Controlled Electrodissolution of Polyelectrolyte Multilayers: A Platform Technology Towards the Surface-Initiated Delivery of Drugs

Authors

  • F. Boulmedais,

    1. BioInterfaceGroup, Laboratory for Surface Science and Technology, Swiss Federal Institute of Technology (ETH), Wolfgang-Pauli-Strasse 10, CH-8093 Zürich, Switzerland
    2. Swiss Federal Laboratories for Materials Testing and Research (EMPA), Überlandstrasse 129, CH-8600 Dübendorf, Switzerland
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  • C. S. Tang,

    1. BioInterfaceGroup, Laboratory for Surface Science and Technology, Swiss Federal Institute of Technology (ETH), Wolfgang-Pauli-Strasse 10, CH-8093 Zürich, Switzerland
    2. Swiss Federal Laboratories for Materials Testing and Research (EMPA), Überlandstrasse 129, CH-8600 Dübendorf, Switzerland
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  • B. Keller,

    1. Swiss Federal Laboratories for Materials Testing and Research (EMPA), Überlandstrasse 129, CH-8600 Dübendorf, Switzerland
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  • J. Vörös

    1. BioInterfaceGroup, Laboratory for Surface Science and Technology, Swiss Federal Institute of Technology (ETH), Wolfgang-Pauli-Strasse 10, CH-8093 Zürich, Switzerland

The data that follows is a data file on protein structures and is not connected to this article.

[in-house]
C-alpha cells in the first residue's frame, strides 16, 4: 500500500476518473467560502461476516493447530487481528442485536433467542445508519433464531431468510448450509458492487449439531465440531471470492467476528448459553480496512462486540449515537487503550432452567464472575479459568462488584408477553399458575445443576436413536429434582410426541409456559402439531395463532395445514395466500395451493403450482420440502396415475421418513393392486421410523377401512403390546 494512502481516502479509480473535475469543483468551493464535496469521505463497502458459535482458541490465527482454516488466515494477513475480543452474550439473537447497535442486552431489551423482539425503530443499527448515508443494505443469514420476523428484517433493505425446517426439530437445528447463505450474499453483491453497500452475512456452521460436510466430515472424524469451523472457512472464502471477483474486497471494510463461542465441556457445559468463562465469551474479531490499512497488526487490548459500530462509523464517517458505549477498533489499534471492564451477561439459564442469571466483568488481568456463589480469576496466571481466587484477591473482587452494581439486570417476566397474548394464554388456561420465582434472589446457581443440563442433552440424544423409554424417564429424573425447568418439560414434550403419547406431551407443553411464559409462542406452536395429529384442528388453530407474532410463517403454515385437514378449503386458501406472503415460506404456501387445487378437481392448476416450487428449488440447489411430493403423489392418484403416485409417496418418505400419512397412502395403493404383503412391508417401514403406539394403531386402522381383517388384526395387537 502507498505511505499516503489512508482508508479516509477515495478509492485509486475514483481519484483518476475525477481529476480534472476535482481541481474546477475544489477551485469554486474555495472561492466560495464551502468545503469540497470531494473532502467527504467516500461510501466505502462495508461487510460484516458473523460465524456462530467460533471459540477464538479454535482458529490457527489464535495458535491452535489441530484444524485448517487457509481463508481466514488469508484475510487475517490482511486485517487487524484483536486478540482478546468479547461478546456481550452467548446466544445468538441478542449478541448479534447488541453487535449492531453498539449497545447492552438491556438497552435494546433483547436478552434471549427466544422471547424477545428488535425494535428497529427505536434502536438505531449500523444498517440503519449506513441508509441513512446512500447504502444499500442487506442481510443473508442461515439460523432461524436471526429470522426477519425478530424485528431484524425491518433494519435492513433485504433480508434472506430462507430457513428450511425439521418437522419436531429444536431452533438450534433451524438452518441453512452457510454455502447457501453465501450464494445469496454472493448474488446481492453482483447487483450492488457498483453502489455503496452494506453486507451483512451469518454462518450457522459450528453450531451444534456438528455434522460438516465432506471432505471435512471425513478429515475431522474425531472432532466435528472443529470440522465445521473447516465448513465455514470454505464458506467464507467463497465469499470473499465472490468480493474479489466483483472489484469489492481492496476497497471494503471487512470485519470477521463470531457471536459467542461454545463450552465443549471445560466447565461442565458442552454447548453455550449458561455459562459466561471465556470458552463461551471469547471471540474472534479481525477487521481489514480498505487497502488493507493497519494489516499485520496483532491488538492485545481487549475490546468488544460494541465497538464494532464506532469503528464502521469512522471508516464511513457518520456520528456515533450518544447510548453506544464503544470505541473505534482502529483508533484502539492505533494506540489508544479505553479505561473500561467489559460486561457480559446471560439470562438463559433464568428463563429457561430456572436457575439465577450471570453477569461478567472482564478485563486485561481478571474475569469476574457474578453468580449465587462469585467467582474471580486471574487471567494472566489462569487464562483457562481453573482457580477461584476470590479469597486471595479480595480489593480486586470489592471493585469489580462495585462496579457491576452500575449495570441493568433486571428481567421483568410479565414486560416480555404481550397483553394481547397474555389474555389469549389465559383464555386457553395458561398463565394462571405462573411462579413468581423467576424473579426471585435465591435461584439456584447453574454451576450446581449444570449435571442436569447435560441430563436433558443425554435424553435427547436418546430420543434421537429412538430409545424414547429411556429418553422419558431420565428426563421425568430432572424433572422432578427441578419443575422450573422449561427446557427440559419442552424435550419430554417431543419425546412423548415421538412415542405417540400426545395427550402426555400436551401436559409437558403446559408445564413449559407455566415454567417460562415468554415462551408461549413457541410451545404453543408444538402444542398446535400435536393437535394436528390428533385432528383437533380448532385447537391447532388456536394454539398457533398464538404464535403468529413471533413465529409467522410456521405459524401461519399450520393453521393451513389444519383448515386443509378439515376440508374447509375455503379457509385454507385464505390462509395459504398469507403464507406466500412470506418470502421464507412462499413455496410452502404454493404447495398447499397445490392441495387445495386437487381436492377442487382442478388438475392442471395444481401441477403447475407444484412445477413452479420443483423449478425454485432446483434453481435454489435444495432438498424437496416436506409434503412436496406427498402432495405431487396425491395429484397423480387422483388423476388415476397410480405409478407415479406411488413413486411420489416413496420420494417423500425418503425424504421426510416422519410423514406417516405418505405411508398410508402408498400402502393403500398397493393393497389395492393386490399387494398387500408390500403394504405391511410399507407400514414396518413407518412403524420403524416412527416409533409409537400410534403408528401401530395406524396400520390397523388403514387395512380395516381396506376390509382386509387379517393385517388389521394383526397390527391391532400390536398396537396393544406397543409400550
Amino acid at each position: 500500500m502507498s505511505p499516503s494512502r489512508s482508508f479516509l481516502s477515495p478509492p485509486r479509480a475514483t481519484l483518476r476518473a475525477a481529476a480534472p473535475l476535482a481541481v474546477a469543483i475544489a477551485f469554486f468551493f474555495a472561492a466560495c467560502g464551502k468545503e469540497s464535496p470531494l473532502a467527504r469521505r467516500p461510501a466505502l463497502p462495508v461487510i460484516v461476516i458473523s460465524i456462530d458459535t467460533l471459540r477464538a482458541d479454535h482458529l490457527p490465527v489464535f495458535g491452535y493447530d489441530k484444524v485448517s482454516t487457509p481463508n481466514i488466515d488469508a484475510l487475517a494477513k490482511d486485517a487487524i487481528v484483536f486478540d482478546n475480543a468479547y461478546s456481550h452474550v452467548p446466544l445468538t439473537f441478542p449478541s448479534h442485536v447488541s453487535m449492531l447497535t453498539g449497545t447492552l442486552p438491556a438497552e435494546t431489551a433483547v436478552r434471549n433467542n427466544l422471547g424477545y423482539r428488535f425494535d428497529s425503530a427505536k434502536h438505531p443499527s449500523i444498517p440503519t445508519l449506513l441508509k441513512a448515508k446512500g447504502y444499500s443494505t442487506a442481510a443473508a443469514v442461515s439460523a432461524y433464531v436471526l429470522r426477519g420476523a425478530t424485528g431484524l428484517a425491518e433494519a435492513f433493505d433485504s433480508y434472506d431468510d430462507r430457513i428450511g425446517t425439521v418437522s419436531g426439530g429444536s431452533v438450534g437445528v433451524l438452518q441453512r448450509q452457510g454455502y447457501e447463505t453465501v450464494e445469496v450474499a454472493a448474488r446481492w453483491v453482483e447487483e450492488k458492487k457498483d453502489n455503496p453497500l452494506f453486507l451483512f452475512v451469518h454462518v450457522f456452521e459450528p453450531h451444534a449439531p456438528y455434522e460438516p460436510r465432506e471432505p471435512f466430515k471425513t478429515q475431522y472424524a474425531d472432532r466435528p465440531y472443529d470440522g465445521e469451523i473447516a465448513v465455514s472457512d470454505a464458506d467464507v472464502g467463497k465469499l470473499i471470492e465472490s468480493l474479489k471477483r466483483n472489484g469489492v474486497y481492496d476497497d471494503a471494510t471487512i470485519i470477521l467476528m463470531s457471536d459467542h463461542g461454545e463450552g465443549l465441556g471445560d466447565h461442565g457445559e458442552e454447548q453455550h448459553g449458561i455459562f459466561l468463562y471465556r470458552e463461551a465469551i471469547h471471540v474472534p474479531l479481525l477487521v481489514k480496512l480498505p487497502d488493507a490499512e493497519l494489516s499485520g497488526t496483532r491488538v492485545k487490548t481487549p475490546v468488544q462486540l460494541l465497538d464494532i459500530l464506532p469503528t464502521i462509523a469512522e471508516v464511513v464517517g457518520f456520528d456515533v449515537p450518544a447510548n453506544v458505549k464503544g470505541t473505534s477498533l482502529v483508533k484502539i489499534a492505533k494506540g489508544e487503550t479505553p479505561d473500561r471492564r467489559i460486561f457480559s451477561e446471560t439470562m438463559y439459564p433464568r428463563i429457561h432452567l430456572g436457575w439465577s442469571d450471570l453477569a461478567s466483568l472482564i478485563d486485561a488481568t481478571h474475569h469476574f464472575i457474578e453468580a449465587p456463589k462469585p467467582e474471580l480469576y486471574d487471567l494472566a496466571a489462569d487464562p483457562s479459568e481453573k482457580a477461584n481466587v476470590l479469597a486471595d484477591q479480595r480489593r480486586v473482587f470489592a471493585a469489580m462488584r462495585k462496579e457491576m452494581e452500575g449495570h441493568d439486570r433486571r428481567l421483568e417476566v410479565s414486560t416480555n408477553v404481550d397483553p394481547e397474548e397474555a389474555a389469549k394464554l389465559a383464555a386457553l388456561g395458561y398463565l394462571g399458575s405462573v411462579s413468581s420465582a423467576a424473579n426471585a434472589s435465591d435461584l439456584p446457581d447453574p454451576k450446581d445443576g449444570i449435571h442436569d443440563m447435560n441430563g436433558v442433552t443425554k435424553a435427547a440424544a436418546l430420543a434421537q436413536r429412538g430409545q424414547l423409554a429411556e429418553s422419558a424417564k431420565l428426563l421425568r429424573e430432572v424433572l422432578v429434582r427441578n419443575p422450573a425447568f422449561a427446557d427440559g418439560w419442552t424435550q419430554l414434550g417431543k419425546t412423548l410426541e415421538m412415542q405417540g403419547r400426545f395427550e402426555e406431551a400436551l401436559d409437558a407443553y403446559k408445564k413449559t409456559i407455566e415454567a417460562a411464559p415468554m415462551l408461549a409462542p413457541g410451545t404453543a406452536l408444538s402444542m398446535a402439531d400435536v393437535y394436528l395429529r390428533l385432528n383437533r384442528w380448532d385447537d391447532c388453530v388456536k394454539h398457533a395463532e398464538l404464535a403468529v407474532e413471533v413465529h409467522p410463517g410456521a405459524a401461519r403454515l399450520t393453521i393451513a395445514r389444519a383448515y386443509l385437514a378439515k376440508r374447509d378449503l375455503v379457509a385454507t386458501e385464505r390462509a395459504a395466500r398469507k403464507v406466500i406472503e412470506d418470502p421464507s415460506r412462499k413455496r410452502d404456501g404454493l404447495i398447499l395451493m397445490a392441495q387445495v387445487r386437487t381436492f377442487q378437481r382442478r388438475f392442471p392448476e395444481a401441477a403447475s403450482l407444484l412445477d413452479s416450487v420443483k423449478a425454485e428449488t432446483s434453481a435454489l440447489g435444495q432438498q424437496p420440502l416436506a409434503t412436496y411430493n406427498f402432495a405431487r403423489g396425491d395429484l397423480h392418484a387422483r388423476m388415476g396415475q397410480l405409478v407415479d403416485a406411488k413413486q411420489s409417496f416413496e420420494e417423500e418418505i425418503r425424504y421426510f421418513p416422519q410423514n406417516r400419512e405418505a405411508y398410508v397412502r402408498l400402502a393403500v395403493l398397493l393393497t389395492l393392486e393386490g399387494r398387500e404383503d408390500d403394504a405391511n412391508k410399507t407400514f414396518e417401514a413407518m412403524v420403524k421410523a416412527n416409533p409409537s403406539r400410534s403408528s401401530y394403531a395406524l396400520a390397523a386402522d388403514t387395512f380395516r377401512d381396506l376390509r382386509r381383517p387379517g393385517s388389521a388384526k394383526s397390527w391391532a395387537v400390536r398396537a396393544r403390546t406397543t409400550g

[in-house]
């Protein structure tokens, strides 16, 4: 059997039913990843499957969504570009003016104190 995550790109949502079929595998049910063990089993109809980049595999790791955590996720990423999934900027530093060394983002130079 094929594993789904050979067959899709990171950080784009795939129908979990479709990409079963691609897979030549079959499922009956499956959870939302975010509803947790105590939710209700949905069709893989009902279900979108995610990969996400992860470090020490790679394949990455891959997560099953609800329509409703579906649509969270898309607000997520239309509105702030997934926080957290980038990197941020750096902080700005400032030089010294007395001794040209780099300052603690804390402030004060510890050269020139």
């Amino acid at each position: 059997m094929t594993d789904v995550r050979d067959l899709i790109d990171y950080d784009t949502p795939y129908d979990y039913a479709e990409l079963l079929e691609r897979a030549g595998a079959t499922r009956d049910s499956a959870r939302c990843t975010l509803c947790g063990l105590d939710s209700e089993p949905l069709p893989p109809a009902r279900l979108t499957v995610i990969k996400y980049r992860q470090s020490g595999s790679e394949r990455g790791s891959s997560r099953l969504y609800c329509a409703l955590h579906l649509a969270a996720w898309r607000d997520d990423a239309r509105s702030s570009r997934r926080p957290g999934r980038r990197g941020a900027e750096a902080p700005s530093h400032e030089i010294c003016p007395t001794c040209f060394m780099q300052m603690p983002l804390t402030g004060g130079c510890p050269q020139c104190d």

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  • We thank Marcus Textor and Michelle Grandin at ETH Zürich, Nadia Jessel, Philippe Lavalle, and Bernard Senger at INSERM U595, Strasbourg, France for fruitful discussions, and Isabelle Schoenbachler at IMT for preparing the ITO wafer coatings. Financial support from the Swiss Federal Laboratories for Materials Testing and Research (EMPA) is also acknowledged.

Abstract

A novel method for the electrochemical dissolution of polyelectrolyte multilayers from the surface of an electrode for applications in controlled drug delivery is reported. Biodegradable and biocompatible multilayer films based on poly(L-lysine) and heparin have been selected as a model system, and have been built on an indium tin oxide semiconductor substrate. The build-up and dissolution processes of the multilayers is followed by electrochemical optical waveguide light mode spectroscopy. The formation and stability of the polyelectrolyte multilayers have been found to depend on the applied potential and the ionic strength of the buffer. The application of potentials above a threshold of 1.8 V induces dissolution, which follows single-exponential kinetics, of the polyelectrolyte multilayer film. The rate of this process can be varied by an on–off profile of the potential, leading to the controlled release of heparin into the bulk. Atomic force microscopy investigations show that the electrodissolution of the polyelectrolyte multilayers is a local phenomenon that leads to the formation of nanoporous films.

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